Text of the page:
Last week’s Durban Pride culminated in a parade and celebration in the city centre on Saturday with close to a thousand people taking part.

According to Nonhlanhla Mkhize, one of the organisers from the Durban Lesbian & Gay Community & Health Centre, the event was the largest LGBTI Pride in the city since 2005. Durban is South Africa’s third-biggest city.

“It was a great success! If you consider the doubts we had at the beginning – would Durbanites really embrace a celebration like this – we’re very excited that it happened the way it did.”

Mkhize told that in recent years the city’s LGBTI community had retreated into the closet in part due to a spate of hate crimes in 2007 and also because of the region’s conservatism.

“Durban is located in KZN which prides itself in being very cultural and traditional. People in leadership positions in the Indian and black communities keep sending us that message. We’ve had the Zulu king saying that being gay is un-Zulu,” Mkhize said.

She noted that considering the large Indian community in the city, there were particularly few Indian participants in the celebrations.

The week-long Pride included a LGBTI flag raising ceremony, a book fair, a school debate on bullying, film screenings, a Mr and Miss Gay pageant, and a picnic at the botanical gardens.

Representatives from the DA, the ANC and Amnesty International participated in some of the events.

“In spite of the rainy weather, people went the extra mile to embrace this LGBTI celebration – even though many were heterosexual,” said Mkhize.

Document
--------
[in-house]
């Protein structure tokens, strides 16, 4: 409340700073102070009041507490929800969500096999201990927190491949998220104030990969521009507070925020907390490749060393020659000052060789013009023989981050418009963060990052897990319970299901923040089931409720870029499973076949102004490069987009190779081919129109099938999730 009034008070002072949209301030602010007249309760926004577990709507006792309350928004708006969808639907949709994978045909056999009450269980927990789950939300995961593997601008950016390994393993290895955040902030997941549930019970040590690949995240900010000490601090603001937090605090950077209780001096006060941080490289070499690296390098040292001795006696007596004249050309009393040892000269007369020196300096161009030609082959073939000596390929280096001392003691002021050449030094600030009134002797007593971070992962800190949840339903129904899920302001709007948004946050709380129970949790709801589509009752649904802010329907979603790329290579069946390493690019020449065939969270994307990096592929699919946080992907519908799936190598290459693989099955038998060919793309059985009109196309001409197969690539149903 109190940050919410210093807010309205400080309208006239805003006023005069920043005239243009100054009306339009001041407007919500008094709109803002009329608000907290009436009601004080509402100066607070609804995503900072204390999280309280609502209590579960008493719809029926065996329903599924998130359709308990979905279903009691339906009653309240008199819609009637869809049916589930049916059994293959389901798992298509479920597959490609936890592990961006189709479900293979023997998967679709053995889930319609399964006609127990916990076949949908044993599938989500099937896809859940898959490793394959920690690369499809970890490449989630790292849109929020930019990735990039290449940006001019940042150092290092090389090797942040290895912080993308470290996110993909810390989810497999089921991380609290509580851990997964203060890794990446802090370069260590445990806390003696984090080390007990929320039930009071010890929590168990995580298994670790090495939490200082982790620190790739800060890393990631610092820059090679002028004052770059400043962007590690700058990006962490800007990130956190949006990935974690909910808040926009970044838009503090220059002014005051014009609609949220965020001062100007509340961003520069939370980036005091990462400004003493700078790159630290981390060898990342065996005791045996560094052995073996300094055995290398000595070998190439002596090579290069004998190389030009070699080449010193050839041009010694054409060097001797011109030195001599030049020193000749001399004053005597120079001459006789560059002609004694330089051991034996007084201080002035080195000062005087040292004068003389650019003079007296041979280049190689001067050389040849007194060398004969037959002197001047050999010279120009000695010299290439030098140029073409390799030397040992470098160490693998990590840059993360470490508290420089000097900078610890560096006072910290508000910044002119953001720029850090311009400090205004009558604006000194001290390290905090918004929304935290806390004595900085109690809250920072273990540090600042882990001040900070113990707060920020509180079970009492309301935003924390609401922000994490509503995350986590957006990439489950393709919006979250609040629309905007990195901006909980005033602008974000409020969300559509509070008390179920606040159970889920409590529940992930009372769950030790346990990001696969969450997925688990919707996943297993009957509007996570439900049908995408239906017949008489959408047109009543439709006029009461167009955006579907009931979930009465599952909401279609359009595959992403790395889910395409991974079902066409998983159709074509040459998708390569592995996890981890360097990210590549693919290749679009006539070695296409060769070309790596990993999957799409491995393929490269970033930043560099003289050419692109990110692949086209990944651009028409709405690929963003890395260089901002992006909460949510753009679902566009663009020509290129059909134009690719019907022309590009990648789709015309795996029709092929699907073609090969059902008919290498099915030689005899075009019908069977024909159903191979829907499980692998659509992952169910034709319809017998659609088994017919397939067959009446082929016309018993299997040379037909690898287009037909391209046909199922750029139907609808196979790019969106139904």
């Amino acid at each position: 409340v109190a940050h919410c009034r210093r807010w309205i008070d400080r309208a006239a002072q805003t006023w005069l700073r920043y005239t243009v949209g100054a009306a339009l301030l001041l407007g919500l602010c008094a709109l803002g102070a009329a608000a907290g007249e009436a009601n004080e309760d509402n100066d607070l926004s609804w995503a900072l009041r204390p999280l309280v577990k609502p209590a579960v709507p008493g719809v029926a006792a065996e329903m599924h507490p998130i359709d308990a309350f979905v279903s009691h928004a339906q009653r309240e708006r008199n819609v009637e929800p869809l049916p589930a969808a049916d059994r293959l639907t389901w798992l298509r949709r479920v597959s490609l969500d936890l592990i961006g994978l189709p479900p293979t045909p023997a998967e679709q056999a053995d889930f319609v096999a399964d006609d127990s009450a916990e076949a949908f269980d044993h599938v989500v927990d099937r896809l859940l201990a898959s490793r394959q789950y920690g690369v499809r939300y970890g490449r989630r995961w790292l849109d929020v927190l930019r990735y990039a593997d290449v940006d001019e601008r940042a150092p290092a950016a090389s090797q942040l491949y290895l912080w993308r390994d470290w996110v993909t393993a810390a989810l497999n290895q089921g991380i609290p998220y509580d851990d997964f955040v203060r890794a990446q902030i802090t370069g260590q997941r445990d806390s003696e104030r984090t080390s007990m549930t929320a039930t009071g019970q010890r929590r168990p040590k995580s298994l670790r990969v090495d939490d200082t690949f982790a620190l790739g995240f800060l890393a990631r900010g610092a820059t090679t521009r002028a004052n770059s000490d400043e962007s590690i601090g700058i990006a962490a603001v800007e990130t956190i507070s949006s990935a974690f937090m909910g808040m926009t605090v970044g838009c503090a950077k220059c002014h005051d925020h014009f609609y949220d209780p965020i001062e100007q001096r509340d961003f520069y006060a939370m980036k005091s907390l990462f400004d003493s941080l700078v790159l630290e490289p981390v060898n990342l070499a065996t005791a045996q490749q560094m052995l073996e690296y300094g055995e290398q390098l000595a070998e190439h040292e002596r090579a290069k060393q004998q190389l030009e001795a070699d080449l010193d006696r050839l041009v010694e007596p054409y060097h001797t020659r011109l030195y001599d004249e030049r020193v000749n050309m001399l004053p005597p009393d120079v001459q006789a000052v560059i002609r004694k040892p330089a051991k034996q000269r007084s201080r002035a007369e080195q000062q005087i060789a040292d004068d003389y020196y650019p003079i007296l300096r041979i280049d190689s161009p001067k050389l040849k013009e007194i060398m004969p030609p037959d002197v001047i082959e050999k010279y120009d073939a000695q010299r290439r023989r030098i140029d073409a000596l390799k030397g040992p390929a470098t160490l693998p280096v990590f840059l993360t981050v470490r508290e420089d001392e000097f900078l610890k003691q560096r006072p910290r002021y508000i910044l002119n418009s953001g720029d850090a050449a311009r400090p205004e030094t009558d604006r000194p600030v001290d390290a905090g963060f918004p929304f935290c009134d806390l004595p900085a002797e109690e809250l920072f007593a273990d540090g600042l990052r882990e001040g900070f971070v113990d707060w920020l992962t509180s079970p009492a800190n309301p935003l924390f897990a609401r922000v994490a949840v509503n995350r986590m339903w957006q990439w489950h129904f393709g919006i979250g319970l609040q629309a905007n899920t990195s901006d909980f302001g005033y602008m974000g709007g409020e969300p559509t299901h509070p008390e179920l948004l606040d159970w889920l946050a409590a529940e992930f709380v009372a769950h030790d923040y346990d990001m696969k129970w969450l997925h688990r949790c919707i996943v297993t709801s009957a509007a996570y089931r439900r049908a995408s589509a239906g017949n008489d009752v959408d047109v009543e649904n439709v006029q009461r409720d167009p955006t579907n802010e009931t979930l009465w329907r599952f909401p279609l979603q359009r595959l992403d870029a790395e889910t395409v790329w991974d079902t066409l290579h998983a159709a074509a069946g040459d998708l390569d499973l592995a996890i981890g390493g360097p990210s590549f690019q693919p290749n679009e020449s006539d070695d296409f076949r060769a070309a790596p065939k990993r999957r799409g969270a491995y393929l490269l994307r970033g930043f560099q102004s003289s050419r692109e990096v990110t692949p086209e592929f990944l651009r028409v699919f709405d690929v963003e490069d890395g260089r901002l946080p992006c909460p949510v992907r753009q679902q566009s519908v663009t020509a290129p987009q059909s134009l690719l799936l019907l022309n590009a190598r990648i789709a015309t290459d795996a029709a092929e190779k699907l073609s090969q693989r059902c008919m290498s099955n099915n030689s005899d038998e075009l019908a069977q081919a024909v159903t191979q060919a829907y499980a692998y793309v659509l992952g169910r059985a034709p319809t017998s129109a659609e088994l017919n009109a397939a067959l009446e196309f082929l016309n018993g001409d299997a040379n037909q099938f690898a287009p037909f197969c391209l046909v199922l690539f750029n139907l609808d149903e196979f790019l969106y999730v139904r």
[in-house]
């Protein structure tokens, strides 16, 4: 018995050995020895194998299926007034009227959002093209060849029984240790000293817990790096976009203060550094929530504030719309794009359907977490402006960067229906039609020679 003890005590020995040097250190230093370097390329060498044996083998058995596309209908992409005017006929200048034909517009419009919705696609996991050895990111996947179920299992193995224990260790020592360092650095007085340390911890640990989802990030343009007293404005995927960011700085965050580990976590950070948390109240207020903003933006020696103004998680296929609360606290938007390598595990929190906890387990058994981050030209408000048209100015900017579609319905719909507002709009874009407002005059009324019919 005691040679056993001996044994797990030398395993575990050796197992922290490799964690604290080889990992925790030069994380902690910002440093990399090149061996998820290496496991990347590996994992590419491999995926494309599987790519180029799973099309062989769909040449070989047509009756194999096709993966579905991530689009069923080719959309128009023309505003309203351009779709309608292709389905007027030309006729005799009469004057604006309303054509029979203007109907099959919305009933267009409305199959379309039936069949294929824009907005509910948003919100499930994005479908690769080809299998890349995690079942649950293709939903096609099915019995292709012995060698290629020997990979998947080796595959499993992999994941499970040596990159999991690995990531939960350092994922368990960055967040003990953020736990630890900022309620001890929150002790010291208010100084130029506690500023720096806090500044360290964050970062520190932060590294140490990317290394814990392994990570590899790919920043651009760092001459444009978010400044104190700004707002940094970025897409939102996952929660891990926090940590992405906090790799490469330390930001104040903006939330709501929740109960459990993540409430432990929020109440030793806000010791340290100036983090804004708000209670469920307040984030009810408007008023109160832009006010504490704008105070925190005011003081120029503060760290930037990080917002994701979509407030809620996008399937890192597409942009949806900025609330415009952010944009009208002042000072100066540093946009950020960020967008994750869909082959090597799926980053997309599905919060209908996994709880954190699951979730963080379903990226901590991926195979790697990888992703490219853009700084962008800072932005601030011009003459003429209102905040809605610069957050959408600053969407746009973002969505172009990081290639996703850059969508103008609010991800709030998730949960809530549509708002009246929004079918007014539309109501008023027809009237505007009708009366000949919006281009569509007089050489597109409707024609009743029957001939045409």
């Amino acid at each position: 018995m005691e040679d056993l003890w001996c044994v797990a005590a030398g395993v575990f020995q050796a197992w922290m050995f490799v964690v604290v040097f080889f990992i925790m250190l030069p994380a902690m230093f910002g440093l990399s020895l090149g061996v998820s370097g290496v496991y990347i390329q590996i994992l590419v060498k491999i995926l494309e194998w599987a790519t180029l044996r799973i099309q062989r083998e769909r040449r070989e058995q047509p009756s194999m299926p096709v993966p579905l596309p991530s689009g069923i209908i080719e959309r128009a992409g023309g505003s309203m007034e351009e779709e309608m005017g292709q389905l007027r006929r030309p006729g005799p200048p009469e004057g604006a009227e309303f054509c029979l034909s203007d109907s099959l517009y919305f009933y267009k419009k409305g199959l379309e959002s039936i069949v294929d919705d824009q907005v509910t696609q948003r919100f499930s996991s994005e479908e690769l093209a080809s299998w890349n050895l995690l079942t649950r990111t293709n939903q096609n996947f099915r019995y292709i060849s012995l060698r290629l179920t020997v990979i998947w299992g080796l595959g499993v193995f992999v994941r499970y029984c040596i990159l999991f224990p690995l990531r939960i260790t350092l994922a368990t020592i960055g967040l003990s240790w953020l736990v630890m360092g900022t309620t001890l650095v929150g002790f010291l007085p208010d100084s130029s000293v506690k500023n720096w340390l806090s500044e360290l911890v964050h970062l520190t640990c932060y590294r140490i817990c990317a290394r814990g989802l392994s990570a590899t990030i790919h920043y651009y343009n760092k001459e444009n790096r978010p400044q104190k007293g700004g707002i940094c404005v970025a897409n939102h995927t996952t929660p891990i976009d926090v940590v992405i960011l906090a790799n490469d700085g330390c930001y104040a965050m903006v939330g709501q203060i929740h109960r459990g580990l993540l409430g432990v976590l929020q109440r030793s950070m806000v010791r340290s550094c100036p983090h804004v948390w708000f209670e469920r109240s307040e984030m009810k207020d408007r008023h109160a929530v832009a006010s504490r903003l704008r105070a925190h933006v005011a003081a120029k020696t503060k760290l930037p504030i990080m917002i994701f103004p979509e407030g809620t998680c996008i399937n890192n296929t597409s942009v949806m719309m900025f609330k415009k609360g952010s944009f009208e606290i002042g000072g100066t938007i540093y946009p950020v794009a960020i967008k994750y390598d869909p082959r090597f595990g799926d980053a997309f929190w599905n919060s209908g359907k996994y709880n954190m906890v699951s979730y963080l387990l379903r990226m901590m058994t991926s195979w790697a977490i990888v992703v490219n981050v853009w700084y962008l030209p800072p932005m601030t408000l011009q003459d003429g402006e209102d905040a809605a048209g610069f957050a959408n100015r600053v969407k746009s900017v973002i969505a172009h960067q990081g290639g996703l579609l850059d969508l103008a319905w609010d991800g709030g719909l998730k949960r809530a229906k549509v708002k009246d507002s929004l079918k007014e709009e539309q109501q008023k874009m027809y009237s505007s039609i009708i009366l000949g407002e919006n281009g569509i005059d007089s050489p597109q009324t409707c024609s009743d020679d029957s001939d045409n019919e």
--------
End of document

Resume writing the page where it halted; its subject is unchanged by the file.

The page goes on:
On Saturday, a city councillor representing the mayor took part in the parade and spoke at the festivities outside the city hall.

Despite this, Mkhize said that the city was not overly supportive of the event.

“The municipality gave us a hard time when it came branding Durban as a gay city. The afternoon before the parade we were told that we might have to move the event because a Miss India SA event at city hall had to take priority.

“They showed that it’s not something that they want to promote or raise the flag for,” she said.

Mkhize is nevertheless upbeat about the future of Pride in Durban, revealing that plans are already in motion for next year.

“This journey has begun and Durban pride is going to be an annual event. The main challenge is to get it as inclusive as possible for all people,” she said.

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